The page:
Stung by the losses under the federal health law, huge insurers are finding ways to sharply restrict how policies are sold to individuals in ways that customers advocates say seem to illegally discriminate against the sickest and could hold down upcoming enrollment.
In recent days Anthem, Aetna and Cigna, all among the top 5 health insurers, informed brokers they will stop paying them sales commissions to sign up most clients who qualify for latest coverage outside the normal enrollment time, in accordance to the companies and broker documents.
The health law permits persons who lose other coverage, families with new kids and others in few circumstances to purchase insurance after enrollment season ends. In most states the target time for 2016 coverage was Jan. 31.
Previous year, these “special enrollment” customers were much more costly than expected because lax enforcement permitted many who did not qualify to sign up, insurers said. Almost a million special-enrollment consumers selected policies in the 1st half of 2015, half of them after losing previous coverage.
Additionally, Cigna and Humana, another major health insurer, have ceased paying brokers to sell various higher-benefit “gold” marketplace policies for individuals and families while sustaining to pay commissions on more-profitable, lower-benefit “bronze” plans, in accordance to documents and interviews.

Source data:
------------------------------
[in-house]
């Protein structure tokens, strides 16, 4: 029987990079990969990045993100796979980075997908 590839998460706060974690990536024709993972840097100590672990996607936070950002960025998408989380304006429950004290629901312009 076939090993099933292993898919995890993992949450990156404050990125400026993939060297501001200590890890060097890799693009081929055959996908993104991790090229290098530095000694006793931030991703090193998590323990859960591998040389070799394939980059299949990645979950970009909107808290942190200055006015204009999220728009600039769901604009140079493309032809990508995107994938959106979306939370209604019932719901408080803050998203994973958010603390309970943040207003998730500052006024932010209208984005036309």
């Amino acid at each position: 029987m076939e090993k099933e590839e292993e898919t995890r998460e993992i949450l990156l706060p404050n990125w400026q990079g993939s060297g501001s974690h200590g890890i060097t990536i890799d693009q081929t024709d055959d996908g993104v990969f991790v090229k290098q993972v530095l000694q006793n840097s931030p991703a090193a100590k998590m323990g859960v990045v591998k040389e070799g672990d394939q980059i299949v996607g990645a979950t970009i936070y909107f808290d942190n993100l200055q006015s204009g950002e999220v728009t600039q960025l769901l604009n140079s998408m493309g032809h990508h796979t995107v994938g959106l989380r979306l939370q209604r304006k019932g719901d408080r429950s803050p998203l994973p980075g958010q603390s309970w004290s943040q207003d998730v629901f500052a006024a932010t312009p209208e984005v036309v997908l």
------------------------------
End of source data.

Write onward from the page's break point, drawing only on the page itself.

Gold policies typically enroll sicker members than do less comprehensive policies, claim insurance experts. As of the month June, more than 695,000 persons had enrolled in gold plans.
Those who need to purchase individual and family policies can still do so straightly through the Affordable Care Act’s online marketplaces or through navigators working for nonprofit groups.
But the retreat from broker sales, which involves previous year’s decision by No. 1 carrier UnitedHealthcare to suspend nearly any commissions for such business, erodes a pillar of the health law: that insurers must sell to all clients no matter how sick, client advocates say.
By inducing brokers to ignore high-cost members — whether in gold policies or special enrollment — the moves limit approach to coverage and discriminate against those with higher medical requirements, stated Timothy Jost, a law professor at Washington and Lee University and an authority on the health law.